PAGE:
My DSL connection is a waste of money most of the time: I pay $19.99 a month plus the cost of the landline from AT&T. Most of the time, it's not being used at all. The maximum hours I have available to use it works out something like this:
Monday-Friday: 6pm-12am = 6 hours x 5 days = 30 hours
Saturday-Sunday: 8am-12am = 16 hours x 2 days = 32 hours
Out of the 62 hours I'm actually home to use it, I probably really only use it something like 10-12 hours a week.
And that's not looking at bandwidth at all. I mostly read news sites. I get around 120K down and 40K up. While I'm actively using it, I probably average 20K down and 5K up. Maybe. Considering it's idle most of the time.
Like most people, I have a wireless router. My laptop tells me that there are usually around 10 other wireless routers in range that are broadcasting SSIDs. There might be 12-15 total. And just like most people, my router is setup as a closed system. Without the WPA key, you don't get to use my DSL at all.
I have a few reasons I won't share my wifi:
Really though it's pretty stupid for all 15 of us in range to be paying $19.99+ a month for broadband. We could probably all get by just fine with 5 connections. But I'm not about to walk up and down my neighborhood trying to work out some complex network sharing arrangement to save a few bucks a month.
Today I've been looking at Skype Wifi phones. I came to the conclusion that the Netgear SPH101 for $149.99 - $50.00 mail in rebate from Amazon.com is a pretty good deal. For another $29.95 a year, you get unlimited calling inside the US and Canada. Hard to beat that. The downside is that outside of my home and office, it can be tough to find a wifi connection.
If you want to pay, you can get t-mobile hotspot to go for $29.99 a month with a one year contract. Or with a voice plan, $19.99 a month. Course, it mostly only works in Starbucks and Borders. Some deal that is.
What if I wanted to use my skype phone someplace else? It would be nice if there were more wireless connections available. Especially if they weren't that pricey.
I had the idea that it would be pretty nifty to rent out the connections. It would work something like this:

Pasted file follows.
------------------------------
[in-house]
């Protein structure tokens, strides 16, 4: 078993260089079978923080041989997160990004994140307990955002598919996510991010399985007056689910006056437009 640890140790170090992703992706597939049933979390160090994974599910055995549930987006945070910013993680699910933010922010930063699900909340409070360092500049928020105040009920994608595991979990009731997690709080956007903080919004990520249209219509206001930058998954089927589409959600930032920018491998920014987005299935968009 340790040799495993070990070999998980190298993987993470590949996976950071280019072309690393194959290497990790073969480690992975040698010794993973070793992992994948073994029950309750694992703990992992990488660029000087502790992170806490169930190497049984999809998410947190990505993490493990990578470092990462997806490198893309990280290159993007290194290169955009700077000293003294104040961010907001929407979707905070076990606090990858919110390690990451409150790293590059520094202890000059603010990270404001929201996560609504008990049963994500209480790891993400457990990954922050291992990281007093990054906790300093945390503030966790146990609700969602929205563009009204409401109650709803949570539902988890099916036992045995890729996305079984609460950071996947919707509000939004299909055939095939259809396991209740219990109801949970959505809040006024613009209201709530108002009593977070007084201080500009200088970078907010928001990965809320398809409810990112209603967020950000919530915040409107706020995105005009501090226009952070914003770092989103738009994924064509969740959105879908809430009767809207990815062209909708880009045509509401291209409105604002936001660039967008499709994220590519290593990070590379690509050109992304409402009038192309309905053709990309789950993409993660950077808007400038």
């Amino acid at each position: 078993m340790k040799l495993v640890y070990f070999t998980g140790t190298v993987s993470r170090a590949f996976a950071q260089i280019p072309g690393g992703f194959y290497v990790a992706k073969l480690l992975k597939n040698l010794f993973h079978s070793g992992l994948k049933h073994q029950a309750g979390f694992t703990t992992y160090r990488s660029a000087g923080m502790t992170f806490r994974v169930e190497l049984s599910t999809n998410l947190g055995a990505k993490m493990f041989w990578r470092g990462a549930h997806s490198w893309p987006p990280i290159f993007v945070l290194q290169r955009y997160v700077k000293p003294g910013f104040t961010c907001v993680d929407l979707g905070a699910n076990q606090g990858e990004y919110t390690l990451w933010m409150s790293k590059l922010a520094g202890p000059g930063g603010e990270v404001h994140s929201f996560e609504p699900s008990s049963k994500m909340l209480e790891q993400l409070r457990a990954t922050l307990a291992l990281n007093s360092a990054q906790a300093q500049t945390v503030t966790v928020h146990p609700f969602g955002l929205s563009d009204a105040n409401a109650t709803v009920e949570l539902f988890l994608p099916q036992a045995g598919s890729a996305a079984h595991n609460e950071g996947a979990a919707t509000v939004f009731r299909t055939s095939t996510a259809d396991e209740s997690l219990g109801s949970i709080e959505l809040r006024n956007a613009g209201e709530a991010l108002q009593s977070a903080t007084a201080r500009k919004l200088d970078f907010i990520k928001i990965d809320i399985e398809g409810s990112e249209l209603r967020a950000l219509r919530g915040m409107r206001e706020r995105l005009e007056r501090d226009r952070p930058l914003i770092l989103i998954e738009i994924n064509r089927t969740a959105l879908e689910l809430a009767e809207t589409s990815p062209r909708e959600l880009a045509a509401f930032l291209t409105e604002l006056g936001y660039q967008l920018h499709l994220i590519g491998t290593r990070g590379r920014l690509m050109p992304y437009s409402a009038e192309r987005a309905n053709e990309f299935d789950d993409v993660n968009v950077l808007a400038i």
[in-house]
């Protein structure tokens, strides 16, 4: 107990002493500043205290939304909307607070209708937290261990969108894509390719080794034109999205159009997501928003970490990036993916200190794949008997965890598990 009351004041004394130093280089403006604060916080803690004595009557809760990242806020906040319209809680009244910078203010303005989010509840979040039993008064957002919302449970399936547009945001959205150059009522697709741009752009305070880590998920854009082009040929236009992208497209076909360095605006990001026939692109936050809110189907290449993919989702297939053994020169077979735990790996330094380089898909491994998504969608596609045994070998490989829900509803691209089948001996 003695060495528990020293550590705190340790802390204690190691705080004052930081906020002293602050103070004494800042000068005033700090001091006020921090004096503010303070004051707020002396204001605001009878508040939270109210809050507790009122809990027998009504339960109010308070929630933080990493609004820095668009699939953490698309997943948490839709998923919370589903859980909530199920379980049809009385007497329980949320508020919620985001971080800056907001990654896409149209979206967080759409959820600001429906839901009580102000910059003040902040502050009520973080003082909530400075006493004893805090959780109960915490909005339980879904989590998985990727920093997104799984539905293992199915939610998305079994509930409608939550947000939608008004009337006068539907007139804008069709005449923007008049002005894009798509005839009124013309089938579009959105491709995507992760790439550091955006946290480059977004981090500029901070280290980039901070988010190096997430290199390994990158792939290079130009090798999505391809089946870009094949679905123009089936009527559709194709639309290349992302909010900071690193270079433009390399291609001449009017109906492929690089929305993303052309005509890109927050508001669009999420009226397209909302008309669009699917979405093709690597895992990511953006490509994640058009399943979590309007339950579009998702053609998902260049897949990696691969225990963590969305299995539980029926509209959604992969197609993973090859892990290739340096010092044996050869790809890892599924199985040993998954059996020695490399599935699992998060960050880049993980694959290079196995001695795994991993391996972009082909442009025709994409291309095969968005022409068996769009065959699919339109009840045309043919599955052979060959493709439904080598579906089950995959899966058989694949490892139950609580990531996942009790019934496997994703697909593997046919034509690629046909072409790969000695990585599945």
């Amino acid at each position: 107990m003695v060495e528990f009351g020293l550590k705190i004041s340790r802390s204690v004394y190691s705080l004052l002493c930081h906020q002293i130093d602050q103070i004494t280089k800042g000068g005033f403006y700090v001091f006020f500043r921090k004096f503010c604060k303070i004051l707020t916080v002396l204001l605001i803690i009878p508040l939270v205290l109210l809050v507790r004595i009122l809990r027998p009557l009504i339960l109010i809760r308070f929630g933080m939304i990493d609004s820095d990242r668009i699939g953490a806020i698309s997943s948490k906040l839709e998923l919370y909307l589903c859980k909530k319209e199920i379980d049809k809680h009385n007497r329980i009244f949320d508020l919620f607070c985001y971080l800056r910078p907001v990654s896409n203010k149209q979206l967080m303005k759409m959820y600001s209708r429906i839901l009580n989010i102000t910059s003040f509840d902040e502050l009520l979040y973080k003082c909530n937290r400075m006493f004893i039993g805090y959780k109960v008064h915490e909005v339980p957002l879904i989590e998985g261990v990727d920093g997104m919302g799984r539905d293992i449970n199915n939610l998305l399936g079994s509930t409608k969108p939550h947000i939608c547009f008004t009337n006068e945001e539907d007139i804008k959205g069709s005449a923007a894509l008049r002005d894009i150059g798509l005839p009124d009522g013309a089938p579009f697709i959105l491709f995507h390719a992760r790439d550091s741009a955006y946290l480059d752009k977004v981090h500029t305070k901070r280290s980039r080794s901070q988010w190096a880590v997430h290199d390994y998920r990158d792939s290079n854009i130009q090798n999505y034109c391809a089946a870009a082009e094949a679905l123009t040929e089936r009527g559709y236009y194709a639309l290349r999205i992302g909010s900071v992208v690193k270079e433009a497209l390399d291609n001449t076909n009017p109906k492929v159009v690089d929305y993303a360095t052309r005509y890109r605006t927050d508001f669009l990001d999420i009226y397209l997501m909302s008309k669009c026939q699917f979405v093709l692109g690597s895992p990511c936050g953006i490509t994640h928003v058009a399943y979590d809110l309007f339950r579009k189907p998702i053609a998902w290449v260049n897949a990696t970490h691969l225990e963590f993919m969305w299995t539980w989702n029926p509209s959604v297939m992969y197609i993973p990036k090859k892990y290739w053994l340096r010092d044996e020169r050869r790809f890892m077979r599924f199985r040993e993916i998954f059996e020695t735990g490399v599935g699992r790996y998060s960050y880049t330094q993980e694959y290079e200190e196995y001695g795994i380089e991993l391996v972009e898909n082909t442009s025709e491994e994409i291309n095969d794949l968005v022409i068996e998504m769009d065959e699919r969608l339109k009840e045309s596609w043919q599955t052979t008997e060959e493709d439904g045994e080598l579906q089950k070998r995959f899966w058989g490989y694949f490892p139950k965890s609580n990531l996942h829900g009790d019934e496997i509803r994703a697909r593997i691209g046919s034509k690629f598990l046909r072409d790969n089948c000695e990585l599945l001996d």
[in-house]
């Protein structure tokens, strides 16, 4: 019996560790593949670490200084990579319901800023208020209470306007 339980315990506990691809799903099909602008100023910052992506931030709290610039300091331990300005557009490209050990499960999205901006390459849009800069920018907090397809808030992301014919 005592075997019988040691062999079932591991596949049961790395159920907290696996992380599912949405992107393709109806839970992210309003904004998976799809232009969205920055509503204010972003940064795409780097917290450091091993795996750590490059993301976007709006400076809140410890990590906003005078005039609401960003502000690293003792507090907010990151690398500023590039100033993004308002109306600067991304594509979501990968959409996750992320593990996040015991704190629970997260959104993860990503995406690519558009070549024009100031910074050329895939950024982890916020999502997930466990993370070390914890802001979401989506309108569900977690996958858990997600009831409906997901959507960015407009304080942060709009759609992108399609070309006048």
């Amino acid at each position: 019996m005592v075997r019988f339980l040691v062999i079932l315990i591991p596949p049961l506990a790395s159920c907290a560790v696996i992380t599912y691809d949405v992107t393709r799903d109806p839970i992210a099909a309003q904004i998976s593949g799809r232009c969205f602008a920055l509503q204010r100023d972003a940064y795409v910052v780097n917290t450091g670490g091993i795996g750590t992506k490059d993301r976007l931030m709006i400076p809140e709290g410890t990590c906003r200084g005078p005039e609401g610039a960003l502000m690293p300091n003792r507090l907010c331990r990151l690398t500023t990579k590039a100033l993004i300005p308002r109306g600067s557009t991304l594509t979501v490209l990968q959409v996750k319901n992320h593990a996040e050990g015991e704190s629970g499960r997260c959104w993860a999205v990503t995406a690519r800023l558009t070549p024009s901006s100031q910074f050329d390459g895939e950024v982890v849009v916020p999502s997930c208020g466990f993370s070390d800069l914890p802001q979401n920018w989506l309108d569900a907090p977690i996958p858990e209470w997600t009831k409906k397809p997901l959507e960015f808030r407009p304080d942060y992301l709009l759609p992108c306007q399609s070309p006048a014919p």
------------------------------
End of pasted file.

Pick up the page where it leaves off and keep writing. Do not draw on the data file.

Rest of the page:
A new company handles the transactions and accounts. Wireless router makers (Cisco? Netgear? Etc?) installs software on their router to connect to the company website and use a company proxy. From the owner end, you set up an account with the company and set a price for wireless access. Users with Wifi devices see a list of available accounts and a price per minute. It can be competitive. Could look something like this:
Joe's BroadbandThe company is responsible for the following:
Signal Strength: 7/10
Last speed test: Yesterday
Cost per minute: $0.005
Signal Strength: 6/10
Last speed test: Today
Cost per minute: $0.001
Signal Strength: 3/10
Last speed test: Today
Cost per minute: $0.10
In exchange, they take some portion of the money - say 30%.
So say you login to Jan's broadband and use it for 5 hours. 5 x 60 x $0.001 = $0.30. Jan earns 70% of that, or $0.21. Jan has a highspeed connection, so she has 10 available slots (50K upstream, 150K downstream, plus extra for her own use). If all the slots are filled, she can make $0.42 an hour. Say she averages 65% of capacity for 6 hours a day, 30 days a month - she ends up getting paid = .65 x .042 x 6 x 30 = $4.91 for the month. Is it a lot? No. But maybe it brings her DSL expense down dramatically. If she were on the edge of a college or some other busy spot, maybe she ends up actually making a profit by raising her price!
Following in Google's footsteps, the company would only send out a check when the account balance reaches $100. Also, the providers can use their credits to go out and use other people's wifi connection when they need to.
In this manner, I think a real market would be rapidly created for dirt cheap wifi access and micro payments to the providers. With the ability to actually profit from a broadband connection, open wifi would become far more common, and the use of nifty wifi internet devices like the Skype VoIP phones would be far more common.